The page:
With Walmart dropping the price on the Xbox One Titanfall bundle by $50 to $450, it could give the Microsoft game console the extra push it needs to blow the PS4 out of the water.

The new price point makes the Xbox bundle at Walmart.com very competitive from a price perspective with the PS4, which sells for $399. Normally, an Xbox sells for $499 and Titanfall goes for $59 so that is a $110 savings. This could go a long way toward enticing gamers who have been sitting on the fence over whether to jump onto the Xbox One bandwagon.

Several factors could have played into Walmart's move. No sales numbers for the game have been released, but sales may not be going quite that strong. This is not the case in the UK where the bundle sale has been credited with a huge increase in Xbox One sales. One research company credited the game with boosting Xbox One sales 96 percent. Of these purchases, 70 percent took place through the TitanFall/Xbox One bundle that was offered.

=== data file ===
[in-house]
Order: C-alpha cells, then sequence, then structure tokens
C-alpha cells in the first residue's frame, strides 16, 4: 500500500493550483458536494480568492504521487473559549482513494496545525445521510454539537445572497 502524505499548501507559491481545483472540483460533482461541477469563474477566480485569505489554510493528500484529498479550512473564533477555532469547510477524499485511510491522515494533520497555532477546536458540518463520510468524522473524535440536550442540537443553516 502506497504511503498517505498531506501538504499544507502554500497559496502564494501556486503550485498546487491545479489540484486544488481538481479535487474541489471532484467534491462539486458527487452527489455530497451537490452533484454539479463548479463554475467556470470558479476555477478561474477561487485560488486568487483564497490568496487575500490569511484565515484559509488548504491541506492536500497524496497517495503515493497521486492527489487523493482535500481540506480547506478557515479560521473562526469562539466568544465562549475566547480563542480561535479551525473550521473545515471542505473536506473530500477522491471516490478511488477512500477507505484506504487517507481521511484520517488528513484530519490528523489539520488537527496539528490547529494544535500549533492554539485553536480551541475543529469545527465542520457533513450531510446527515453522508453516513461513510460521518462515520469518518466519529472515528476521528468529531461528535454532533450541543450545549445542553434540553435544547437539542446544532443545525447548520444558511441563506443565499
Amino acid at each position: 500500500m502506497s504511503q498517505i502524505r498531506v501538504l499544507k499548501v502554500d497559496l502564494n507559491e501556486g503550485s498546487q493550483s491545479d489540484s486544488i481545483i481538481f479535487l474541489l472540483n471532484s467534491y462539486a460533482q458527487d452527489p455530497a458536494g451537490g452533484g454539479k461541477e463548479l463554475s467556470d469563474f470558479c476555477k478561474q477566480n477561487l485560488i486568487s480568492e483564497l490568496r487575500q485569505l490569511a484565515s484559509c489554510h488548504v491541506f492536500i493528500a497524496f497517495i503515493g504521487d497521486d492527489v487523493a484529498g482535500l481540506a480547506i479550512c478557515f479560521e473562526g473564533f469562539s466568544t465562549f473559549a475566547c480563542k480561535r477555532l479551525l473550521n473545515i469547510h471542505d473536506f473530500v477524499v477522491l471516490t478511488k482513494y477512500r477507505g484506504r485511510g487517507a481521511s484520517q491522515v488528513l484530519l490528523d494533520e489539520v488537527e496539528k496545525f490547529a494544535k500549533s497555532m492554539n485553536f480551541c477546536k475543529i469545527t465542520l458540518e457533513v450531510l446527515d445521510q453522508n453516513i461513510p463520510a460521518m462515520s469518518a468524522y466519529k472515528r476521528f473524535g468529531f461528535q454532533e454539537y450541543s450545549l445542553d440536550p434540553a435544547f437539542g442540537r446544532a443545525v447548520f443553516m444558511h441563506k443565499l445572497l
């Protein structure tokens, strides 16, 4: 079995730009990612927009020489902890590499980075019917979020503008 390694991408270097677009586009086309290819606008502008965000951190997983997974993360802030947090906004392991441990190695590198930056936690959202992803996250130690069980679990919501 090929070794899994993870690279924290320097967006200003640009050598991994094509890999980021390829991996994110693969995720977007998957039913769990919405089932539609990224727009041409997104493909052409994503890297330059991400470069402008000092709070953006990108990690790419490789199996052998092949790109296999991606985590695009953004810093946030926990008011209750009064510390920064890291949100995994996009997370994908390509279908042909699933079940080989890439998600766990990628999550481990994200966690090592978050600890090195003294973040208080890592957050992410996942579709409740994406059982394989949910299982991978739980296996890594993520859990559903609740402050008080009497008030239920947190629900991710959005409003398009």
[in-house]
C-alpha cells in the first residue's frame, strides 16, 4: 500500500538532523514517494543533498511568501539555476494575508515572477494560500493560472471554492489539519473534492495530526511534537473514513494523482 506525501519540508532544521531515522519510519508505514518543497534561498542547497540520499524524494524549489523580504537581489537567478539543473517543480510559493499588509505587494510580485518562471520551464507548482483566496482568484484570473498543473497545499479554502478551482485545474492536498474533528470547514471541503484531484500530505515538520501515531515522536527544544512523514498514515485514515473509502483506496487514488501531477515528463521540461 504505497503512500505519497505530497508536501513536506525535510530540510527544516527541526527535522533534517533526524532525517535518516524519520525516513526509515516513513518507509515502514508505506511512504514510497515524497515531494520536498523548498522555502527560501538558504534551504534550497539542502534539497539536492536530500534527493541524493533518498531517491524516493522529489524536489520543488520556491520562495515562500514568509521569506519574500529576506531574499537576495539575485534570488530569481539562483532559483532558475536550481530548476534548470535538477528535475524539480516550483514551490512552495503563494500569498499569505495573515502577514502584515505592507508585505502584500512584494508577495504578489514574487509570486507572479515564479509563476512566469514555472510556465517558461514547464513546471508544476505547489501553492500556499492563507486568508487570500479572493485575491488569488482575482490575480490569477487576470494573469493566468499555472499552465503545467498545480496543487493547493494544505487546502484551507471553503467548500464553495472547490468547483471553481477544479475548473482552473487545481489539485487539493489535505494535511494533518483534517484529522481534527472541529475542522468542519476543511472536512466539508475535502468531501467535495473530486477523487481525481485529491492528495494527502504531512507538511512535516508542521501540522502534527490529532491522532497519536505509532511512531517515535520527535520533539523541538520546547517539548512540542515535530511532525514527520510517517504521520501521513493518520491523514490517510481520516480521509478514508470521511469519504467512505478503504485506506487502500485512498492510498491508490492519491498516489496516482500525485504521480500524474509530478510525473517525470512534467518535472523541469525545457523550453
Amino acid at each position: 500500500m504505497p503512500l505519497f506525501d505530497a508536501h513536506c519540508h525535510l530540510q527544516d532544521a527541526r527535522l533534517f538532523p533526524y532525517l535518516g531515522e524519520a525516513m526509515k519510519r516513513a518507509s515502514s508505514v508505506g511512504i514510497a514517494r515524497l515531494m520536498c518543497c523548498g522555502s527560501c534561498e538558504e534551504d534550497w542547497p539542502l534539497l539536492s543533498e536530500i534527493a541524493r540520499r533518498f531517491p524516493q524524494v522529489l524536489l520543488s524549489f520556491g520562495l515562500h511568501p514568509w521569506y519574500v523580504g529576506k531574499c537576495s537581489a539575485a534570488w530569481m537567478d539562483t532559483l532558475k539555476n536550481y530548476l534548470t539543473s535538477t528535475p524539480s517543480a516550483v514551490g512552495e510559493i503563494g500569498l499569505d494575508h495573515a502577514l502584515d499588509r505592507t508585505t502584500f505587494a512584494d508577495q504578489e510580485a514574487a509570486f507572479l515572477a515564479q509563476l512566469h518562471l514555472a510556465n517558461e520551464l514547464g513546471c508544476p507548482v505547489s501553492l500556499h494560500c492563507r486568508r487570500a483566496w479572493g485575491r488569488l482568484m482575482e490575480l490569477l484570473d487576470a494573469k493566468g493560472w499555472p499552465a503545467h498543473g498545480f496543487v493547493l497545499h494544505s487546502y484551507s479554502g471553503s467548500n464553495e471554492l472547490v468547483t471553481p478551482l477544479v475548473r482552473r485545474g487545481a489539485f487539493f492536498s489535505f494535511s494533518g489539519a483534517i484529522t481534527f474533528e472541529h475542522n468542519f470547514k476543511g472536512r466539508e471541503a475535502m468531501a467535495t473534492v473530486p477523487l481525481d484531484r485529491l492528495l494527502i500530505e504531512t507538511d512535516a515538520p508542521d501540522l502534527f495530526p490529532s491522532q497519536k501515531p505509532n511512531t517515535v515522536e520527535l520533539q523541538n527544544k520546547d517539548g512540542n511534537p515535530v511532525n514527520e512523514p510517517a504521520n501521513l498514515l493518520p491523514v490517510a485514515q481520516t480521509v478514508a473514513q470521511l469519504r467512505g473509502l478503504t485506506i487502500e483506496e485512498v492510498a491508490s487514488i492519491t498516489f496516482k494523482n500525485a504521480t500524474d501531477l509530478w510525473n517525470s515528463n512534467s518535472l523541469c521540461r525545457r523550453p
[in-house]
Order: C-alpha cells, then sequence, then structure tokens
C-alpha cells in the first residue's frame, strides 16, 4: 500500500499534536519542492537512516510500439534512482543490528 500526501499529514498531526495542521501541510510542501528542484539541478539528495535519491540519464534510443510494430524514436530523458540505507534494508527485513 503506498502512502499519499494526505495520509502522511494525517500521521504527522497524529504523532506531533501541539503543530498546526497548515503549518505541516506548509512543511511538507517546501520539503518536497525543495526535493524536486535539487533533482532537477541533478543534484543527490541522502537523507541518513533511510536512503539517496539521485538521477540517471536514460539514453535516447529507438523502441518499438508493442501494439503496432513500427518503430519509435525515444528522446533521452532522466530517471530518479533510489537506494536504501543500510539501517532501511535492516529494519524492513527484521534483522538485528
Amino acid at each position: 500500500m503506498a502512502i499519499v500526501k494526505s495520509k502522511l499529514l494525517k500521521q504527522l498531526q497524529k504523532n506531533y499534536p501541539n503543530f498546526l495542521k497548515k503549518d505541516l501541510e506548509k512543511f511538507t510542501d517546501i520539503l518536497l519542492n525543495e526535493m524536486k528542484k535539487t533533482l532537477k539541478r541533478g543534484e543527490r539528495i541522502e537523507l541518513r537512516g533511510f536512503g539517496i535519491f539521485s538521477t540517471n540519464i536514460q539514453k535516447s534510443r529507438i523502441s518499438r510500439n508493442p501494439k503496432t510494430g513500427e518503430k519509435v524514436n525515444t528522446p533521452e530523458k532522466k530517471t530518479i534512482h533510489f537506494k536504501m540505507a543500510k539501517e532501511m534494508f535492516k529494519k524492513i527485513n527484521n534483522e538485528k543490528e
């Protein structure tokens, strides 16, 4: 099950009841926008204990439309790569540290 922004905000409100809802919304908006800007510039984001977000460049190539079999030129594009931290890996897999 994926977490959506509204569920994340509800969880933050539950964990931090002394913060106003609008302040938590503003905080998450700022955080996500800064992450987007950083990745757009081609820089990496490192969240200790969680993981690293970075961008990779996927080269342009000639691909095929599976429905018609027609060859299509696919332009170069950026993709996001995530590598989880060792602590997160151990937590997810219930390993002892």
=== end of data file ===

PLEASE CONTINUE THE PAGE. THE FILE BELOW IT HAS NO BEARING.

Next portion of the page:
On the other hand the retailer may simply be taking advantage of the news that Electronic Arts announced late last week that the Xbox 360 version release is being delayed until April 8.

For its part Microsoft says it is happy with Xbox One sales.

"Things are going great. It's the fastest, most successful launch in our history. Titanfall is blowing the doors off, literally and figuratively. Great engagement, just fantastic proof of users not only buying Xbox One, but using it in a very engaged way. More than five hours average use per day, which is amazing," Microsoft corporate vice president Phil Harrison told VentureBeat this week.

Sony is still having supply issues with the PS4, which could give Microsoft the breathing room it needs to catch up on shipments. The most recent sales figures for the two consoles has Sony selling 6 million units as of early March. In January Microsoft said it had sold 3 million consoles in 2013, the device launched in November.

"We're struggling to keep up with demand," which has been highest in the U.S. and Europe. Conservatively, as we get into the early summer months, we'll be closer to a full supply situation," said Andrew House, head of Sony's PlayStation division.

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